Press Room

American Repertory Theater, 826 Boston, and the Boston Public Library Announce the Fourth Annual WORDplay Program July 18-August 19

by rlavery

The American Repertory Theater (A.R.T.) at Harvard University, 826 Boston, and Boston Public Library (BPL) announce the fourth annual WORDplay Program, a summer theater and writing intensive for Boston Public School (BPS) students entering the 8th and 9th grades in 2016. It takes place Monday through Thursday, 11:30 – 5:30pm, in the newly unveiled Kirstein Business Library and Innovation Center at the Boston Public Library’s Central Library in Copley Square, one of the centerpieces of the Library’s extensive renovations.

WORDplay 2016 will be the Kirstein Business Library and Innovation Center’s very first residency.

This summer, the A.R.T. and 826 Boston have expanded their partnership to include not only the Boston Public Library, but also the support of Boston After School and Beyond (BASB), a public-private partnership within BPS that leverages the public school system’s resources to enhance after school engagement for high-risk student populations and English Language Learners. Through A.R.T’s partnership with BASB, WORDplay has been designated an official Boston “Summer Learning Site” and, for the first time, will provide each of our young artists with a generous stipend upon completion of the program.

Twenty-five BPS students from Allston/Brighton, Dorchester, Roslindale, and Roxbury have been chosen by lottery to participate in a five-week program from July 18 through August 19. Over five weeks, students will conceptualize and write a script for a play inspired by the A.R.T.’s upcoming production of Anna Deavere Smith’s Notes from the Field: Doing Time in Education, a new one-woman show about the “School-to-Prison Pipeline” crisis facing our education system, opening on August 20 at the A.R.T.’s Loeb Drama Center. Echoing Ms. Smith’s method of gathering source material, the students will conduct interviews with local government officials (including William Morales, Commissioner of Boston Centers for Youth and Families), school administrators, teachers, parents, education reform advocates, and their peers on the subject of education and mass incarceration. The campers will create their production under the guidance of writing tutors from 826 Boston and professional theater artists from the A.R.T. They will also have the opportunity to visit the A.R.T.’s Mainstage as part of the curriculum.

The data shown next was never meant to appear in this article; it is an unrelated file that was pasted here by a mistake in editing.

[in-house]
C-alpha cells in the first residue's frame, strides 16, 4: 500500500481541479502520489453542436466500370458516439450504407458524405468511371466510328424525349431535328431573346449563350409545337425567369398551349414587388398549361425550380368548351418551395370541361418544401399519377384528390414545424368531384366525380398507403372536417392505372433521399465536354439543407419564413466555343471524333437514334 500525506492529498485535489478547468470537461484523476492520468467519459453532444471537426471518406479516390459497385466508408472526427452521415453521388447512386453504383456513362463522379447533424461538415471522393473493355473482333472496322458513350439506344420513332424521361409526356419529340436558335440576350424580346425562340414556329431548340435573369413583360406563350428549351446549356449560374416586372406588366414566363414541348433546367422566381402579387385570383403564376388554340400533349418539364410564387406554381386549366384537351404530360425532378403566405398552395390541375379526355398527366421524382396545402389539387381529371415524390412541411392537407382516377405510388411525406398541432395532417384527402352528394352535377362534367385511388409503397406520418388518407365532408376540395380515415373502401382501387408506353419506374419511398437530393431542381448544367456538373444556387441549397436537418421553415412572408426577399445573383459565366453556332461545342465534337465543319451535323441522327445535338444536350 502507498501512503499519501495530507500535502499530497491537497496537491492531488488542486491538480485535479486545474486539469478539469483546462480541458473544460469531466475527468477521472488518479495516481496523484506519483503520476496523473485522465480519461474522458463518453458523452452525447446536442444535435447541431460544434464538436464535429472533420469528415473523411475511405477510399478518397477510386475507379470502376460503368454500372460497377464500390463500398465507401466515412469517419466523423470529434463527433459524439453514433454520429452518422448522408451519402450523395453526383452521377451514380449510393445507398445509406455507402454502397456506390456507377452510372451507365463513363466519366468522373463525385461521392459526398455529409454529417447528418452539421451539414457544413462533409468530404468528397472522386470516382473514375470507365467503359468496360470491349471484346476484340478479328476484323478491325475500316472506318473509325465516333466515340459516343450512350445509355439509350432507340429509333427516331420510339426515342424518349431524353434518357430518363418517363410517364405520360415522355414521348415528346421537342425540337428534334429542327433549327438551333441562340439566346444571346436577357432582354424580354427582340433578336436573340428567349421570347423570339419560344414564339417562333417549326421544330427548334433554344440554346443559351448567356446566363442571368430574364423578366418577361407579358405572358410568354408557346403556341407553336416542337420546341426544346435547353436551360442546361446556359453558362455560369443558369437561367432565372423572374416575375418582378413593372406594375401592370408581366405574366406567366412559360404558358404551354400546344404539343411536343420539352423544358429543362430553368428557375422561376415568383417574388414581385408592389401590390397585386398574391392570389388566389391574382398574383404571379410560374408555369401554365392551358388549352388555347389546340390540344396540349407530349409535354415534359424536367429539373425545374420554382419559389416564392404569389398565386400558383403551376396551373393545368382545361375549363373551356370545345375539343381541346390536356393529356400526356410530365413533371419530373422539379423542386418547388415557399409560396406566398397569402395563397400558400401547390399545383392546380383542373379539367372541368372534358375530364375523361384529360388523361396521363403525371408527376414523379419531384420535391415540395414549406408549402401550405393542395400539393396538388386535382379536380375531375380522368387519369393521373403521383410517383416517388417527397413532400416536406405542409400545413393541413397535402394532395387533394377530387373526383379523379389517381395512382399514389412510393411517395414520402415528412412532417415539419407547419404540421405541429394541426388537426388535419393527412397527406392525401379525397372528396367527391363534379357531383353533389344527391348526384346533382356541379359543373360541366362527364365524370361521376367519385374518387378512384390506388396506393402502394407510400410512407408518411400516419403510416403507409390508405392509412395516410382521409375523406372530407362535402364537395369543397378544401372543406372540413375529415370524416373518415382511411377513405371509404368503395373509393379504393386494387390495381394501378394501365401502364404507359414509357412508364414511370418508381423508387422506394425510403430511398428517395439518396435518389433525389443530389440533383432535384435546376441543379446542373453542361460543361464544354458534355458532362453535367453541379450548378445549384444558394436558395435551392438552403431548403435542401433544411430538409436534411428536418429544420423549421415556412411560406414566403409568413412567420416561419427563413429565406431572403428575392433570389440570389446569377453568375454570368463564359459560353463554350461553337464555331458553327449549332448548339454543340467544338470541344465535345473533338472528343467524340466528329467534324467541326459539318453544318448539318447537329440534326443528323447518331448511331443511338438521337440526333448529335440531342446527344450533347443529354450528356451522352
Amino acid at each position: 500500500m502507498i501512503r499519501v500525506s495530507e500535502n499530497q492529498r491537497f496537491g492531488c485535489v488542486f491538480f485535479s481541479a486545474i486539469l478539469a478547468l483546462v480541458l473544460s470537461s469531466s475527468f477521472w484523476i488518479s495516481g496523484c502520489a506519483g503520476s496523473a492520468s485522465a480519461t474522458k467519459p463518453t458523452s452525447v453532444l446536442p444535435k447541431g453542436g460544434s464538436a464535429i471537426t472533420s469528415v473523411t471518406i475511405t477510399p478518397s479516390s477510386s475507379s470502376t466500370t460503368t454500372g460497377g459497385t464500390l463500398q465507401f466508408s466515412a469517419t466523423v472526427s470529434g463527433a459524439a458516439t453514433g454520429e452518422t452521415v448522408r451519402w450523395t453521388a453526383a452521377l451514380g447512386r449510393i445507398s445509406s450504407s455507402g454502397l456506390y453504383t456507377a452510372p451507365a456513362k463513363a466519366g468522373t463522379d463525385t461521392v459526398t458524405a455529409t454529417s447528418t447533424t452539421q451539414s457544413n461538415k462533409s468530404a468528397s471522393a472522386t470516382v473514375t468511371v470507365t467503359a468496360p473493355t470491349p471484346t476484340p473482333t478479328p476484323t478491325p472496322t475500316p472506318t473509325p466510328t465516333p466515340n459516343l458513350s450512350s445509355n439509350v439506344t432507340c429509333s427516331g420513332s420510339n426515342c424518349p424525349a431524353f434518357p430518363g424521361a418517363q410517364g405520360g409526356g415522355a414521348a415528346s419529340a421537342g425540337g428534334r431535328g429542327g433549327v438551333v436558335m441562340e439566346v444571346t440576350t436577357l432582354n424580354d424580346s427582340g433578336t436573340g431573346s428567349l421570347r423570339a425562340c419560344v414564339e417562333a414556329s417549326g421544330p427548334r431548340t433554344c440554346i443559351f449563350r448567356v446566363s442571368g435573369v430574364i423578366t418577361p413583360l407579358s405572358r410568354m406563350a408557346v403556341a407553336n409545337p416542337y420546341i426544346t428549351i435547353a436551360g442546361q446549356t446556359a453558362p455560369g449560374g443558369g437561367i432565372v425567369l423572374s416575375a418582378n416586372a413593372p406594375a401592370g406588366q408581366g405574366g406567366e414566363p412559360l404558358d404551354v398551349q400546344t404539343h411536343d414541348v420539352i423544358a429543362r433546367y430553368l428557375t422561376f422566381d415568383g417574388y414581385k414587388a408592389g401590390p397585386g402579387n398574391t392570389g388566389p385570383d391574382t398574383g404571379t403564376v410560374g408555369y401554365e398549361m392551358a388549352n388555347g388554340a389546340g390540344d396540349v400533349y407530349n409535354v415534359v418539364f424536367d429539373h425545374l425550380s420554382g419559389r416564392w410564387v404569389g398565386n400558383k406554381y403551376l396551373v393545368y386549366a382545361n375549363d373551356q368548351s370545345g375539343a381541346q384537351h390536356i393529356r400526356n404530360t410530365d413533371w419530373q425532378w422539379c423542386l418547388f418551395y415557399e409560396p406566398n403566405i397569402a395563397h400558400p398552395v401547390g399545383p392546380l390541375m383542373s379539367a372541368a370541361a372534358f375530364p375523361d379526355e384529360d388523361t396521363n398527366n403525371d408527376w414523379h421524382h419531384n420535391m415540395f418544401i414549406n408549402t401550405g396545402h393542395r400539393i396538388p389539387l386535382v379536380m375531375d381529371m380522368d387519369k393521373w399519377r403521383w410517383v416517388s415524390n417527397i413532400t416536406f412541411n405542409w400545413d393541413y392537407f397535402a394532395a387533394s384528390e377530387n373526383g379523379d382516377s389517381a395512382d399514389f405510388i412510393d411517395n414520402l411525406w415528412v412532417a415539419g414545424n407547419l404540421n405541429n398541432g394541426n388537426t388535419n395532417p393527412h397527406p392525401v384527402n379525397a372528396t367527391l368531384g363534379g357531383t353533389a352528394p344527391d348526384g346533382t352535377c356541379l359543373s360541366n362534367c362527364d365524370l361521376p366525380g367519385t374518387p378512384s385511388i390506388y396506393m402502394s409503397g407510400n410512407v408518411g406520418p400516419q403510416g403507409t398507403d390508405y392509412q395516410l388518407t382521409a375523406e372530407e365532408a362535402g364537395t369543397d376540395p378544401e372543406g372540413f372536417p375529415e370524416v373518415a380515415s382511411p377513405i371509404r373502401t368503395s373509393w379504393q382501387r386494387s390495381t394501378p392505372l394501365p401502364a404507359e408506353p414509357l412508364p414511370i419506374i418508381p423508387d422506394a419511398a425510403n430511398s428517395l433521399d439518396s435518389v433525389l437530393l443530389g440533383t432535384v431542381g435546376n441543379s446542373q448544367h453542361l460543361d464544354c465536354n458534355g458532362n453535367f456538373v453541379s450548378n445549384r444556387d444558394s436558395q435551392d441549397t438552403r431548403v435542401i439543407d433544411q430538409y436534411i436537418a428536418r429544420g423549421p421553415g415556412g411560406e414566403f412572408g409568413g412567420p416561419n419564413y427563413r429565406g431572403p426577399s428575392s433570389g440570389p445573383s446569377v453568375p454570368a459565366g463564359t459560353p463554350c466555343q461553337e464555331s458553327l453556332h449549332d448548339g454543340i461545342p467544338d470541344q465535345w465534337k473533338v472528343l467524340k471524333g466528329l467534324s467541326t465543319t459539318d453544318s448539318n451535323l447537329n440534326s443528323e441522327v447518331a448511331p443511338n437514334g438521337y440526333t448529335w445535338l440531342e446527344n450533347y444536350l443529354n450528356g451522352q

The camp will culminate in a free public performance by the students on Thursday, August 18th (time and location TBD). The resulting script will be published by 826 Boston and provided to each camper at a special book release party later in 2016.

826 Boston is a youth writing and publishing organization that empowers underserved students ages 6-18 to find their voices, tell their stories, and gain communication skills to succeed in school and life. Our services are structured around the understanding that great leaps in learning can happen with one-on-one attention and that strong writing skills are fundamental to future success. With this understanding in mind, we provide after-school tutoring, field trips, creative writing workshops, in-school tutoring, help for English Language Learners, and in-depth publishing projects. Each of our free programs seeks to strengthen each student’s power to express ideas effectively, creatively, confidently, and in his or her individual voice.